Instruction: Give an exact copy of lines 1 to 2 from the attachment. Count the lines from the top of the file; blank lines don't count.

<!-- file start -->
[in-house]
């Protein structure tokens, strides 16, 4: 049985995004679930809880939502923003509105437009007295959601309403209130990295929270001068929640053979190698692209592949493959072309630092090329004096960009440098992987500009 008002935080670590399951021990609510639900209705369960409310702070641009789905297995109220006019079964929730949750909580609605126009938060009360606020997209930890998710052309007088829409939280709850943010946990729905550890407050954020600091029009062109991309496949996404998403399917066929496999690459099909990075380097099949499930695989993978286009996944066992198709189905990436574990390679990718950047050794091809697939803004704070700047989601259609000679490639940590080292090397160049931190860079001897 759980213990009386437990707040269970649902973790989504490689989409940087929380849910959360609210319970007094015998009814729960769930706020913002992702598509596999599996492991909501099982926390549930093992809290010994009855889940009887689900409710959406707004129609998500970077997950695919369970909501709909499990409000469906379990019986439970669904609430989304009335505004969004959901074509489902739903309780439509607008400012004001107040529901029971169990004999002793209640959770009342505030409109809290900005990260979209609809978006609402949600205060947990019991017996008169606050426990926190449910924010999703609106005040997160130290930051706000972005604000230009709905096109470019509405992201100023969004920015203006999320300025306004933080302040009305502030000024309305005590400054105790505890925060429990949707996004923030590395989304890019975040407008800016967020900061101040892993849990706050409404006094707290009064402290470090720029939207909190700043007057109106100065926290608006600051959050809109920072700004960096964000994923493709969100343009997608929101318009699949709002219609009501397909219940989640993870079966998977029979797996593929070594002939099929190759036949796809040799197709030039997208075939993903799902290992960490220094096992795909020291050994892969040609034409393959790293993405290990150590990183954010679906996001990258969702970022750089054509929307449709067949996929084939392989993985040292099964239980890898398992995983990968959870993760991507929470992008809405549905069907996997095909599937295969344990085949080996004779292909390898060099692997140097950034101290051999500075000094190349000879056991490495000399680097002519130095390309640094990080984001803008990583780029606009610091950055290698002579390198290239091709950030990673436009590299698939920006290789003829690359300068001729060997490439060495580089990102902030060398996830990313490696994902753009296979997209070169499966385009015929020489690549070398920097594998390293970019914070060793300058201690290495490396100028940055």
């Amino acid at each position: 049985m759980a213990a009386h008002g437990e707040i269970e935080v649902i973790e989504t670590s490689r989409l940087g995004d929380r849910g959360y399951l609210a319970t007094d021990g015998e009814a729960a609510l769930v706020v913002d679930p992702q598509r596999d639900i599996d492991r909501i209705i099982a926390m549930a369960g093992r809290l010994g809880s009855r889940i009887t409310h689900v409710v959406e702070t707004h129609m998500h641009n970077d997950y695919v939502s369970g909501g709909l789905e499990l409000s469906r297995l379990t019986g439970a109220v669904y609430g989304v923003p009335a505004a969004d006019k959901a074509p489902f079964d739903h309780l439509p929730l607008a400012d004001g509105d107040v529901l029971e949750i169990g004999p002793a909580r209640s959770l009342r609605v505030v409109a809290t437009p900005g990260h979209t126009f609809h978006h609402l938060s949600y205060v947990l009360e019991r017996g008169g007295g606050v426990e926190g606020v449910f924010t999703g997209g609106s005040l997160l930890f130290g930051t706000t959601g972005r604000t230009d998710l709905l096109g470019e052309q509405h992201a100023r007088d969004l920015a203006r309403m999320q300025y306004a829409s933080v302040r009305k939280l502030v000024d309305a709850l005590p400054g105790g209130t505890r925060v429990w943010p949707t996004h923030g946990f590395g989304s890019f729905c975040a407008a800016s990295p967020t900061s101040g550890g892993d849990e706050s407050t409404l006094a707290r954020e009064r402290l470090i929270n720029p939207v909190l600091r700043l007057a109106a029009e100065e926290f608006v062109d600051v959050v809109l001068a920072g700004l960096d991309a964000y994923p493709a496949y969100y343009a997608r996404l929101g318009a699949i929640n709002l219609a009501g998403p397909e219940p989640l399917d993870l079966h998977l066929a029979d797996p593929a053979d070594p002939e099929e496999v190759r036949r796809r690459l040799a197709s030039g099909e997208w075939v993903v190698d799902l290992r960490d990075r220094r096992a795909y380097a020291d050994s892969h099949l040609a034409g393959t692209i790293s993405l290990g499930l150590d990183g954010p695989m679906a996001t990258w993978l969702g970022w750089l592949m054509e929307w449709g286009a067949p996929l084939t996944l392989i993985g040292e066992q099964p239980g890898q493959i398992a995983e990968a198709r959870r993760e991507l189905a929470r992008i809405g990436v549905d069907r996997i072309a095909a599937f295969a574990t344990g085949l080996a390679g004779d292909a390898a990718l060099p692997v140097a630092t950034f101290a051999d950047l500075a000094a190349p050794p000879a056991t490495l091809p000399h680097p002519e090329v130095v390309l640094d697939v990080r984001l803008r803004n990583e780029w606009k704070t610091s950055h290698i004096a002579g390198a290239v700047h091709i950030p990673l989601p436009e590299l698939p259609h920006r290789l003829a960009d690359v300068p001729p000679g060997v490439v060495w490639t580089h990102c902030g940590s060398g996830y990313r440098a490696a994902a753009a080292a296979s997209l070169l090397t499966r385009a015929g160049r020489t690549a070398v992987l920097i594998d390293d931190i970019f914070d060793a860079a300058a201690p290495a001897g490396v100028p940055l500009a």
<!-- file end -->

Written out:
[in-house]
């Protein structure tokens, strides 16, 4: 049985995004679930809880939502923003509105437009007295959601309403209130990295929270001068929640053979190698692209592949493959072309630092090329004096960009440098992987500009 008002935080670590399951021990609510639900209705369960409310702070641009789905297995109220006019079964929730949750909580609605126009938060009360606020997209930890998710052309007088829409939280709850943010946990729905550890407050954020600091029009062109991309496949996404998403399917066929496999690459099909990075380097099949499930695989993978286009996944066992198709189905990436574990390679990718950047050794091809697939803004704070700047989601259609000679490639940590080292090397160049931190860079001897 759980213990009386437990707040269970649902973790989504490689989409940087929380849910959360609210319970007094015998009814729960769930706020913002992702598509596999599996492991909501099982926390549930093992809290010994009855889940009887689900409710959406707004129609998500970077997950695919369970909501709909499990409000469906379990019986439970669904609430989304009335505004969004959901074509489902739903309780439509607008400012004001107040529901029971169990004999002793209640959770009342505030409109809290900005990260979209609809978006609402949600205060947990019991017996008169606050426990926190449910924010999703609106005040997160130290930051706000972005604000230009709905096109470019509405992201100023969004920015203006999320300025306004933080302040009305502030000024309305005590400054105790505890925060429990949707996004923030590395989304890019975040407008800016967020900061101040892993849990706050409404006094707290009064402290470090720029939207909190700043007057109106100065926290608006600051959050809109920072700004960096964000994923493709969100343009997608929101318009699949709002219609009501397909219940989640993870079966998977029979797996593929070594002939099929190759036949796809040799197709030039997208075939993903799902290992960490220094096992795909020291050994892969040609034409393959790293993405290990150590990183954010679906996001990258969702970022750089054509929307449709067949996929084939392989993985040292099964239980890898398992995983990968959870993760991507929470992008809405549905069907996997095909599937295969344990085949080996004779292909390898060099692997140097950034101290051999500075000094190349000879056991490495000399680097002519130095390309640094990080984001803008990583780029606009610091950055290698002579390198290239091709950030990673436009590299698939920006290789003829690359300068001729060997490439060495580089990102902030060398996830990313490696994902753009296979997209070169499966385009015929020489690549070398920097594998390293970019914070060793300058201690290495490396100028940055």